Seed balls are balls of clay & compost with seeds inside. They're simple to make and an easy way to get things growing! Great for guerrilla gardening, bush regeneration, farming, helping out your local pollinators, and bringing some extra greenery to your neighborhood.
2 parts sieved compost
2 parts clay (if you don't have clay in your area regular artist's clay works just fine)
Seeds (make sure they're native to your area!!! We don't want to go tossing around invasive or problematic species. Plants that benefit your local pollinators are a great pick too)
Water for mixing
1. Mix it up. If you're using artist's clay you'll want to add some water and squish it up before adding everything else. Slowly add water to your mixture until it forms a consistency where you can make a tight ball that holds together.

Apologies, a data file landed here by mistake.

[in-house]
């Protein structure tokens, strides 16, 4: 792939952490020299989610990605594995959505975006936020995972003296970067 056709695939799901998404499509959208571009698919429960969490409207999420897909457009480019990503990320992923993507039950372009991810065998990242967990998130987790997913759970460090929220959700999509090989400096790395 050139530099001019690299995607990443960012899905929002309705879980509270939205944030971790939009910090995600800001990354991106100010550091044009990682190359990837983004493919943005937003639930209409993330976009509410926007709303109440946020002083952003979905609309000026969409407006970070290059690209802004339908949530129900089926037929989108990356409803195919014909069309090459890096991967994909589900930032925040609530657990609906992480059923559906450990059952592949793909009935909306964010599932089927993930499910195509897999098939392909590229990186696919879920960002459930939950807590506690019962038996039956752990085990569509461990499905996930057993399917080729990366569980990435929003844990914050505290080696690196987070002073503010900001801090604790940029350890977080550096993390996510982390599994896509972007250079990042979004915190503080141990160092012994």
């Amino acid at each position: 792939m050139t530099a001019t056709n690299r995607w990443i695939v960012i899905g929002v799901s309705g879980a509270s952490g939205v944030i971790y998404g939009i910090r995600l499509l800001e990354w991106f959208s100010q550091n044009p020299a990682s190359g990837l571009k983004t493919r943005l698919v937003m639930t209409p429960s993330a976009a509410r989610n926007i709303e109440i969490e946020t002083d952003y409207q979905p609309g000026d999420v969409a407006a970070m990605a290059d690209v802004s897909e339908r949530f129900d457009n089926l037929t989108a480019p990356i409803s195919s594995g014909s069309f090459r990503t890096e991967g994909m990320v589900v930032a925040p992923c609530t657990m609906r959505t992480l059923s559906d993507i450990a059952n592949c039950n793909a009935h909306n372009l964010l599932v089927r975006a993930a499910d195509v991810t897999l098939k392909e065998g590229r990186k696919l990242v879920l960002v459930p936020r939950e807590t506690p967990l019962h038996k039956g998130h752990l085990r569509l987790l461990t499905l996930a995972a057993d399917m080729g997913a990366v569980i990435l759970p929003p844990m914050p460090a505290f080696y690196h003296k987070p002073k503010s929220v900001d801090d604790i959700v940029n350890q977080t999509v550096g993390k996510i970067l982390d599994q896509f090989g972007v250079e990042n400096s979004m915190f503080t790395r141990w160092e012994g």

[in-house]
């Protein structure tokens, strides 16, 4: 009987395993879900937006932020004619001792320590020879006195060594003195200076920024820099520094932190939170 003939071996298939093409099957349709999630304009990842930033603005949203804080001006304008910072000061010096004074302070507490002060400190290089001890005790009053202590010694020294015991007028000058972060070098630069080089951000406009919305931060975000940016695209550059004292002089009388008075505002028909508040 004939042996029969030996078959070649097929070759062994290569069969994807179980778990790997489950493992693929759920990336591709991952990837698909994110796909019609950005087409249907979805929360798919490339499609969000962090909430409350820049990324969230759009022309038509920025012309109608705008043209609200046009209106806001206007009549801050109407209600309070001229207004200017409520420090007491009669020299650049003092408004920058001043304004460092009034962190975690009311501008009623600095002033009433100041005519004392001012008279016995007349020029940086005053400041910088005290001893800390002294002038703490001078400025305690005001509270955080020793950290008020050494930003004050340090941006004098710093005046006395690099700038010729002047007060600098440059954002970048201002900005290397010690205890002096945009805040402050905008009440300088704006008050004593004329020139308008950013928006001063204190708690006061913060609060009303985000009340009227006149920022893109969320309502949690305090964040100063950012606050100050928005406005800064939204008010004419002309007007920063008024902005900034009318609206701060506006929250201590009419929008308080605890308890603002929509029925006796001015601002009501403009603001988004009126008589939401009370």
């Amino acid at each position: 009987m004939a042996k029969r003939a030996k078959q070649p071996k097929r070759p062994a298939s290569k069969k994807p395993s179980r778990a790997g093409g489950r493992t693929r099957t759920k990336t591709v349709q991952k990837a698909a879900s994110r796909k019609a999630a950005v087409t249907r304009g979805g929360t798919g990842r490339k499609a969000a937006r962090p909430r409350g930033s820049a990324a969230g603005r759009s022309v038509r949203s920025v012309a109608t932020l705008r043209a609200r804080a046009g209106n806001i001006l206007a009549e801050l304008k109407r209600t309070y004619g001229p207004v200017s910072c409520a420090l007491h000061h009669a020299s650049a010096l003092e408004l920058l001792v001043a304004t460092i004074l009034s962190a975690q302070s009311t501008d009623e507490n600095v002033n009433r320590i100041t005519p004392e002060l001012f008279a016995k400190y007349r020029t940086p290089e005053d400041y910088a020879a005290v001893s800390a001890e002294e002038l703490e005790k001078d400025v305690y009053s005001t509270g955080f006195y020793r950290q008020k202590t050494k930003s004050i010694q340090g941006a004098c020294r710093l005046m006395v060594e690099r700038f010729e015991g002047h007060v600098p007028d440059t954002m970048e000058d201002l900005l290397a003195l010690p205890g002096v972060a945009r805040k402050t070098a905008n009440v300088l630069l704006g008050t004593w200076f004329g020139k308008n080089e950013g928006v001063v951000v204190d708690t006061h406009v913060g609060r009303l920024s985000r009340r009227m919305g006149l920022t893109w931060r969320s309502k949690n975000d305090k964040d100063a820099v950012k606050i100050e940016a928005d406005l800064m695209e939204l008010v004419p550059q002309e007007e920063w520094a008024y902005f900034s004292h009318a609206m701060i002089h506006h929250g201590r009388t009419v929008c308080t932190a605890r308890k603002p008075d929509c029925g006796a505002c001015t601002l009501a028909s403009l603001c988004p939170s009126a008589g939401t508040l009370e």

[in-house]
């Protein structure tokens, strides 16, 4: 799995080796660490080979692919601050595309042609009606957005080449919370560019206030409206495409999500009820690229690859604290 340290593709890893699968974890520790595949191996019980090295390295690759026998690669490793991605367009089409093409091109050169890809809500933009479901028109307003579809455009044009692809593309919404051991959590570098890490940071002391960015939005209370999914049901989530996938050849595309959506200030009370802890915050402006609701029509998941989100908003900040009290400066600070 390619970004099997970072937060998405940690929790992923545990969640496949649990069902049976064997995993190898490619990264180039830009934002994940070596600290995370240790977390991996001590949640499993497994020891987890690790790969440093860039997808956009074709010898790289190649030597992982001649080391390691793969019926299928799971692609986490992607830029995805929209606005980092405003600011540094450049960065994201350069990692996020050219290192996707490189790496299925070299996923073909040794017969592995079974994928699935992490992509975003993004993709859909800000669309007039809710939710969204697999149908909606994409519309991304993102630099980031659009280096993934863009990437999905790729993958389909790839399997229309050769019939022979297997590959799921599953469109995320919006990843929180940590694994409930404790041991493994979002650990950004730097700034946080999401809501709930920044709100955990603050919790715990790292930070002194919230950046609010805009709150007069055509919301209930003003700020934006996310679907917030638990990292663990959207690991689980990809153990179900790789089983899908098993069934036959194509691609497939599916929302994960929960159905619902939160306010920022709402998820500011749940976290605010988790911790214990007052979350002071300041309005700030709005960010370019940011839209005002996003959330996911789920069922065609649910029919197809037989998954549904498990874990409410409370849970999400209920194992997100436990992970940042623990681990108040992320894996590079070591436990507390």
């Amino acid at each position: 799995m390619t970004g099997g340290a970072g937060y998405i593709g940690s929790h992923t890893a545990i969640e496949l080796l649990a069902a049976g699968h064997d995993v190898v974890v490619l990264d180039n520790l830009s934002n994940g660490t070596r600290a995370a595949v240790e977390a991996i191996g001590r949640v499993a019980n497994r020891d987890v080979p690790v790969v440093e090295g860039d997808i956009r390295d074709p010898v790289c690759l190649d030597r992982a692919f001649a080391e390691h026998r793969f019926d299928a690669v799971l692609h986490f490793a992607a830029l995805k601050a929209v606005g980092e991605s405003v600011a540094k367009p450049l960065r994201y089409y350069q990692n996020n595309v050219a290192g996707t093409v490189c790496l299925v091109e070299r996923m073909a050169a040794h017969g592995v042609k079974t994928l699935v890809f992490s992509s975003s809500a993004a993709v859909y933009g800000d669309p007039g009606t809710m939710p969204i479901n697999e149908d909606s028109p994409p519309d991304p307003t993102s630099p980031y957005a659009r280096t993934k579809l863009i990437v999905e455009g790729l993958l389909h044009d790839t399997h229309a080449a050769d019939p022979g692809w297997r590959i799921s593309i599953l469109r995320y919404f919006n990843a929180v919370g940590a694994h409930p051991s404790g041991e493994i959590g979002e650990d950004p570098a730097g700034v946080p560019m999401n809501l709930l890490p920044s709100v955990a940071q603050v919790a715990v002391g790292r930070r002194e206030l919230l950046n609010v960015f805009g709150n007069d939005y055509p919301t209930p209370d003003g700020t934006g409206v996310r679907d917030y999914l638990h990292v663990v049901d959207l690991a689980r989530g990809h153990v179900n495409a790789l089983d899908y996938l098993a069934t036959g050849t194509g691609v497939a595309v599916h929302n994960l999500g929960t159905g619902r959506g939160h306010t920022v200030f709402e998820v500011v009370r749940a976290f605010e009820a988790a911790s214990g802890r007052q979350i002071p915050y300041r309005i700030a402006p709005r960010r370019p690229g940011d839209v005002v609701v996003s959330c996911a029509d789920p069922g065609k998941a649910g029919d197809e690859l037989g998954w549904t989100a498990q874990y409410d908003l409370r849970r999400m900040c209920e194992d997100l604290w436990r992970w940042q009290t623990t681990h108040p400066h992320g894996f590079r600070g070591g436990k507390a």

2. Roll your balls to about the size of a truffle, a bit smaller than a golf ball. Smaller sized seed balls tend to be more successful.
Breathe. You’re going to be okay. Breathe and remember that you’ve been in this place before. You’ve been this uncomfortable and anxious and scared, and you’ve survived. Breathe and know that you can survive this too. These feelings can’t break you. They’re painful and debilitating, but you can sit with them and eventually, they will pass. Maybe not immediately, but sometime soon, they are going to fade and when they do, you’ll look back at this moment and laugh for having doubted your resilience. I know it feels unbearable right now, but keep breathing, again and again. This will pass. I promise it will pass.